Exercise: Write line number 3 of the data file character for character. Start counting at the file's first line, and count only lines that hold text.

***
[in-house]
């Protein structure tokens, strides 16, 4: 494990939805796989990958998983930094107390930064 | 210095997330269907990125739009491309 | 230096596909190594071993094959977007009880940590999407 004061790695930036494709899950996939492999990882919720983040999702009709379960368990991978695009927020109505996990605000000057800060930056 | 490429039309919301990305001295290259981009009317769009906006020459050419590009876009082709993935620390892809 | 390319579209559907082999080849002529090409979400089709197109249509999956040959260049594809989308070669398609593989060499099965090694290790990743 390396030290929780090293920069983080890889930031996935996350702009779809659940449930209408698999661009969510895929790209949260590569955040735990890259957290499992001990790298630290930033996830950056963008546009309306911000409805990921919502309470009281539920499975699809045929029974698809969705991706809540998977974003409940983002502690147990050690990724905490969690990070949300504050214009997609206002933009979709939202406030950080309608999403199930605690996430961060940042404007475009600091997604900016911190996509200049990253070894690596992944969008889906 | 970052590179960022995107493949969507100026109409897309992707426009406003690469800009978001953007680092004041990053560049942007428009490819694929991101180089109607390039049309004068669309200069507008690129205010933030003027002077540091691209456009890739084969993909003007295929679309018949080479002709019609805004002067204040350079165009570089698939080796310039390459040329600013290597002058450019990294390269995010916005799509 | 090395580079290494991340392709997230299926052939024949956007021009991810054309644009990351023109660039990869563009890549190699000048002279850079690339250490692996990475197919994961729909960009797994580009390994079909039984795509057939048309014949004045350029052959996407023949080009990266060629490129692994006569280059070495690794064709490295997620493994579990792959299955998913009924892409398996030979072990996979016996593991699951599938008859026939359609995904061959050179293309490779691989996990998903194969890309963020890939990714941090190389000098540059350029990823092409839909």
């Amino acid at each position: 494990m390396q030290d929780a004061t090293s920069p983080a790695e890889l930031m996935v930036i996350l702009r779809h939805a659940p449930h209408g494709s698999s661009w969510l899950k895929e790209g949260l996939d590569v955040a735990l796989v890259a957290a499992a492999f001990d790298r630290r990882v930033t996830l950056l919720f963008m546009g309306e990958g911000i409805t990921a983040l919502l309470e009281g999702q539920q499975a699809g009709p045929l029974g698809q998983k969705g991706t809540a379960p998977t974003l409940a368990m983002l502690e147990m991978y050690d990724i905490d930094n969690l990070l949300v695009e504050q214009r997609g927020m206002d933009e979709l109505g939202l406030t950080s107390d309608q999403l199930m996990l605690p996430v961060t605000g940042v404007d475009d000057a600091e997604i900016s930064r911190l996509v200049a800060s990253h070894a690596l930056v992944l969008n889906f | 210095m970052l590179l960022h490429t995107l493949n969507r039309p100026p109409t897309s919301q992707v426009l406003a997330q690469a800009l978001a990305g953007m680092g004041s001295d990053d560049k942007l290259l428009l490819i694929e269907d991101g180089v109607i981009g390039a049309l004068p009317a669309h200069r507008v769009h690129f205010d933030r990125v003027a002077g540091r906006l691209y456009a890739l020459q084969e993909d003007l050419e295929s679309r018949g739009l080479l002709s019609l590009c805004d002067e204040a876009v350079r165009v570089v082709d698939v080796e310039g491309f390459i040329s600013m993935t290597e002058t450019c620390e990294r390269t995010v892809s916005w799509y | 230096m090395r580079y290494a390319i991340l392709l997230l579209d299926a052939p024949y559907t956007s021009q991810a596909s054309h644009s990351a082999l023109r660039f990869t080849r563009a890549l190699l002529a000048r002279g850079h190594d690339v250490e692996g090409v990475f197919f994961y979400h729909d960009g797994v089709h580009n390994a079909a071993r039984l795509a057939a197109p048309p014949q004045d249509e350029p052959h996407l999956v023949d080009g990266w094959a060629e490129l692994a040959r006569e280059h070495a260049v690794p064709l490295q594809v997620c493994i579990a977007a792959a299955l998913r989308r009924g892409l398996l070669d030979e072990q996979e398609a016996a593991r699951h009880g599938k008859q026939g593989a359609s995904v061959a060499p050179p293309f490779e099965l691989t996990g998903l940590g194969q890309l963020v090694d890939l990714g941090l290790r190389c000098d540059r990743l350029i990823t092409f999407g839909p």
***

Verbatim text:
């Amino acid at each position: 494990m390396q030290d929780a004061t090293s920069p983080a790695e890889l930031m996935v930036i996350l702009r779809h939805a659940p449930h209408g494709s698999s661009w969510l899950k895929e790209g949260l996939d590569v955040a735990l796989v890259a957290a499992a492999f001990d790298r630290r990882v930033t996830l950056l919720f963008m546009g309306e990958g911000i409805t990921a983040l919502l309470e009281g999702q539920q499975a699809g009709p045929l029974g698809q998983k969705g991706t809540a379960p998977t974003l409940a368990m983002l502690e147990m991978y050690d990724i905490d930094n969690l990070l949300v695009e504050q214009r997609g927020m206002d933009e979709l109505g939202l406030t950080s107390d309608q999403l199930m996990l605690p996430v961060t605000g940042v404007d475009d000057a600091e997604i900016s930064r911190l996509v200049a800060s990253h070894a690596l930056v992944l969008n889906f | 210095m970052l590179l960022h490429t995107l493949n969507r039309p100026p109409t897309s919301q992707v426009l406003a997330q690469a800009l978001a990305g953007m680092g004041s001295d990053d560049k942007l290259l428009l490819i694929e269907d991101g180089v109607i981009g390039a049309l004068p009317a669309h200069r507008v769009h690129f205010d933030r990125v003027a002077g540091r906006l691209y456009a890739l020459q084969e993909d003007l050419e295929s679309r018949g739009l080479l002709s019609l590009c805004d002067e204040a876009v350079r165009v570089v082709d698939v080796e310039g491309f390459i040329s600013m993935t290597e002058t450019c620390e990294r390269t995010v892809s916005w799509y | 230096m090395r580079y290494a390319i991340l392709l997230l579209d299926a052939p024949y559907t956007s021009q991810a596909s054309h644009s990351a082999l023109r660039f990869t080849r563009a890549l190699l002529a000048r002279g850079h190594d690339v250490e692996g090409v990475f197919f994961y979400h729909d960009g797994v089709h580009n390994a079909a071993r039984l795509a057939a197109p048309p014949q004045d249509e350029p052959h996407l999956v023949d080009g990266w094959a060629e490129l692994a040959r006569e280059h070495a260049v690794p064709l490295q594809v997620c493994i579990a977007a792959a299955l998913r989308r009924g892409l398996l070669d030979e072990q996979e398609a016996a593991r699951h009880g599938k008859q026939g593989a359609s995904v061959a060499p050179p293309f490779e099965l691989t996990g998903l940590g194969q890309l963020v090694d890939l990714g941090l290790r190389c000098d540059r990743l350029i990823t092409f999407g839909p």